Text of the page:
Last December, Strathclyde Police and the immigration authorities carried out a number of raids on saunas in Glasgow. This resulted in ten women being detained for questioning, nine of whom had entered the country illegally. They came from countries including Moldova, Romania, Kosovo, Yugoslavia, Thailand and Poland.

While the police confirm that no evidence of trafficking had been uncovered, there are questions to be asked about the circumstances that led to these women working in Glasgow saunas.

If we recognise that women are the victims in the trafficking chain, then all possible support must be given to the women until such time as further information can be gathered and the safety of the woman ensured.

If the women do not have their own legal papers, are in debt, living in fear for themselves and their families, able to speak and understand only a little English , and are detained by the police and immigration services, then maybe it is no surprise that those responsible for bringing the women here go unpunished.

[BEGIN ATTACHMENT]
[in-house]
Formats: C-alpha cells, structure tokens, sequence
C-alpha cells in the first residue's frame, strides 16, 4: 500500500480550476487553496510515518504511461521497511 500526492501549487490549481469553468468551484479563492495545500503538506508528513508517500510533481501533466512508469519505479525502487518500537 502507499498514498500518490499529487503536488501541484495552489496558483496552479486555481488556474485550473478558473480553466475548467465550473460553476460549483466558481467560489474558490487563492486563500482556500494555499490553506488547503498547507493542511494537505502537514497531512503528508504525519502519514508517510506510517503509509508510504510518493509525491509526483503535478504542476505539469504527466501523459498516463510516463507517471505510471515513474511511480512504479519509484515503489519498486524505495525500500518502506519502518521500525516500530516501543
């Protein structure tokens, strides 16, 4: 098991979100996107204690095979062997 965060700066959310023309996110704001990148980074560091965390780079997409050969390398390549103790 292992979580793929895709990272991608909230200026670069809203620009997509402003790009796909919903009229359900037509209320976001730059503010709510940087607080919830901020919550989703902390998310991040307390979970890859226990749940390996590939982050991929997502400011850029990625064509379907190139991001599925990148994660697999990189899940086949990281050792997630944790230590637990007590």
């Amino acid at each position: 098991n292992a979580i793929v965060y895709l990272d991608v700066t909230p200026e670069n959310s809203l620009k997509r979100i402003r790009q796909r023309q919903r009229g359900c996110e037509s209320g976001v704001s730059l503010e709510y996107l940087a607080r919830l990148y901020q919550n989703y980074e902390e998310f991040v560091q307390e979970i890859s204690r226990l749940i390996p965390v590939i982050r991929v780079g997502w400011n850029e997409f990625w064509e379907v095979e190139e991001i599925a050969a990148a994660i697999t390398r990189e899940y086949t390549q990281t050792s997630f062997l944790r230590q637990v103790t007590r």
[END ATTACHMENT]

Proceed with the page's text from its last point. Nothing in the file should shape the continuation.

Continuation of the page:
The Brussels Declaration also argued for sensitive support from all services involved, and some countries are establishing "safe houses", counselling, and a "breathing space" — similar to the refuge provision for women fleeing domestic violence, with which we are all familiar.

Let's learn from the work done to tackle domestic abuse. Violence that takes place behind closed doors has been challenged — the violence and abuse experienced by women who have been trafficked must also be challenged.

WE can work together across borders to tackle this — educating women and girls in their home countries, tackling poverty and providing opportunities, and at this end, developing services that provide safety and support .

The Scottish Executive and the parliament are quite right to be taking a lead on this, and the more we talk about it, the easier it will be for women to come forward in extremely difficult circumstances, knowing that they will get help and that those really responsible will be pursued. Ann Henderson is convener of the Edinburgh branch of the United Nations Development Fund for Women.

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Created: April 13, 2003
Last modified: April 13, 2003